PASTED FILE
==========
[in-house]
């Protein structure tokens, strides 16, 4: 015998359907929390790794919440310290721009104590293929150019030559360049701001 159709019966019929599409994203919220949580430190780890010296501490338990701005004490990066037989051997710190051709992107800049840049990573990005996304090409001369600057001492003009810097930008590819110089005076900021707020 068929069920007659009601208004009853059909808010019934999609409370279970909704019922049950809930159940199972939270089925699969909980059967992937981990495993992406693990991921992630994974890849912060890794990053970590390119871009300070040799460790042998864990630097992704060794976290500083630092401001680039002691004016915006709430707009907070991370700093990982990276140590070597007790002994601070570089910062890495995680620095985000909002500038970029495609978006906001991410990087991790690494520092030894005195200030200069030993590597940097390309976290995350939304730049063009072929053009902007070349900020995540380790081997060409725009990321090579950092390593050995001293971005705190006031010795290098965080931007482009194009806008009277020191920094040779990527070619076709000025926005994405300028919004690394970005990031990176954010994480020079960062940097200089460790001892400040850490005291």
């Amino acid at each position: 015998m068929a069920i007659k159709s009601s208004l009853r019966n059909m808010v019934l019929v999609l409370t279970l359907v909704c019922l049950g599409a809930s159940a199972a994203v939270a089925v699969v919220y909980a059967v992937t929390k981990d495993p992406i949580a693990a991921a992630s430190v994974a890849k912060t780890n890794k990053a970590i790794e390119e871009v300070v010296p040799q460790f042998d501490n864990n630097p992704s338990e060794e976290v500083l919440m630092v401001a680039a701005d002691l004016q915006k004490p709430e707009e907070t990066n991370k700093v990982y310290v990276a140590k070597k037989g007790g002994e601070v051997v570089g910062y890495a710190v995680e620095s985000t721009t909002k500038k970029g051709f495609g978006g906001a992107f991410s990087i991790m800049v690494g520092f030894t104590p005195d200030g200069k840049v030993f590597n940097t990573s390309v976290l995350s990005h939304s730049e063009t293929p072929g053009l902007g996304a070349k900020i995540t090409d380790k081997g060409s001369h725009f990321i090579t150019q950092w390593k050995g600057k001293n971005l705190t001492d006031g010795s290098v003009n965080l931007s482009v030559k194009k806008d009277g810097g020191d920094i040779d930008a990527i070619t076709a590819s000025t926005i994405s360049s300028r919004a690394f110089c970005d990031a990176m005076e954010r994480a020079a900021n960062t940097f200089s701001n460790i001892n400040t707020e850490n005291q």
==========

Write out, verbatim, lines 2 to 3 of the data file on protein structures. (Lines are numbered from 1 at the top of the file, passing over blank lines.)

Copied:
């Protein structure tokens, strides 16, 4: 015998359907929390790794919440310290721009104590293929150019030559360049701001 159709019966019929599409994203919220949580430190780890010296501490338990701005004490990066037989051997710190051709992107800049840049990573990005996304090409001369600057001492003009810097930008590819110089005076900021707020 068929069920007659009601208004009853059909808010019934999609409370279970909704019922049950809930159940199972939270089925699969909980059967992937981990495993992406693990991921992630994974890849912060890794990053970590390119871009300070040799460790042998864990630097992704060794976290500083630092401001680039002691004016915006709430707009907070991370700093990982990276140590070597007790002994601070570089910062890495995680620095985000909002500038970029495609978006906001991410990087991790690494520092030894005195200030200069030993590597940097390309976290995350939304730049063009072929053009902007070349900020995540380790081997060409725009990321090579950092390593050995001293971005705190006031010795290098965080931007482009194009806008009277020191920094040779990527070619076709000025926005994405300028919004690394970005990031990176954010994480020079960062940097200089460790001892400040850490005291």
């Amino acid at each position: 015998m068929a069920i007659k159709s009601s208004l009853r019966n059909m808010v019934l019929v999609l409370t279970l359907v909704c019922l049950g599409a809930s159940a199972a994203v939270a089925v699969v919220y909980a059967v992937t929390k981990d495993p992406i949580a693990a991921a992630s430190v994974a890849k912060t780890n890794k990053a970590i790794e390119e871009v300070v010296p040799q460790f042998d501490n864990n630097p992704s338990e060794e976290v500083l919440m630092v401001a680039a701005d002691l004016q915006k004490p709430e707009e907070t990066n991370k700093v990982y310290v990276a140590k070597k037989g007790g002994e601070v051997v570089g910062y890495a710190v995680e620095s985000t721009t909002k500038k970029g051709f495609g978006g906001a992107f991410s990087i991790m800049v690494g520092f030894t104590p005195d200030g200069k840049v030993f590597n940097t990573s390309v976290l995350s990005h939304s730049e063009t293929p072929g053009l902007g996304a070349k900020i995540t090409d380790k081997g060409s001369h725009f990321i090579t150019q950092w390593k050995g600057k001293n971005l705190t001492d006031g010795s290098v003009n965080l931007s482009v030559k194009k806008d009277g810097g020191d920094i040779d930008a990527i070619t076709a590819s000025t926005i994405s360049s300028r919004a690394f110089c970005d990031a990176m005076e954010r994480a020079a900021n960062t940097f200089s701001n460790i001892n400040t707020e850490n005291q």